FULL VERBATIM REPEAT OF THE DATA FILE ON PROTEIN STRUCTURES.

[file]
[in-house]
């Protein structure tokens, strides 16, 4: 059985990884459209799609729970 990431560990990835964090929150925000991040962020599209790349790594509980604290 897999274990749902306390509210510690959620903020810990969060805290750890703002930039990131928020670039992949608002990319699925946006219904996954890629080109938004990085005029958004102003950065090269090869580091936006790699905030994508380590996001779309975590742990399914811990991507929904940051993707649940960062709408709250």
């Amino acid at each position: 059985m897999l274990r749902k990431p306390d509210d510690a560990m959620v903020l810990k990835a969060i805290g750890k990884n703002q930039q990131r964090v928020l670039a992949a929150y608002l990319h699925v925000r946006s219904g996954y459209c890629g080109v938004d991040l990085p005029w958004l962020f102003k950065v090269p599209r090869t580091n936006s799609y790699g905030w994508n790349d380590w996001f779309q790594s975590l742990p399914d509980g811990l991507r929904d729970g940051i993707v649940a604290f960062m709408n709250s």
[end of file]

[in-house]
């Protein structure tokens, strides 16, 4: 059985990884459209799609729970 990431560990990835964090929150925000991040962020599209790349790594509980604290 897999274990749902306390509210510690959620903020810990969060805290750890703002930039990131928020670039992949608002990319699925946006219904996954890629080109938004990085005029958004102003950065090269090869580091936006790699905030994508380590996001779309975590742990399914811990991507929904940051993707649940960062709408709250």
């Amino acid at each position: 059985m897999l274990r749902k990431p306390d509210d510690a560990m959620v903020l810990k990835a969060i805290g750890k990884n703002q930039q990131r964090v928020l670039a992949a929150y608002l990319h699925v925000r946006s219904g996954y459209c890629g080109v938004d991040l990085p005029w958004l962020f102003k950065v090269p599209r090869t580091n936006s799609y790699g905030w994508n790349d380590w996001f779309q790594s975590l742990p399914d509980g811990l991507r929904d729970g940051i993707v649940a604290f960062m709408n709250s």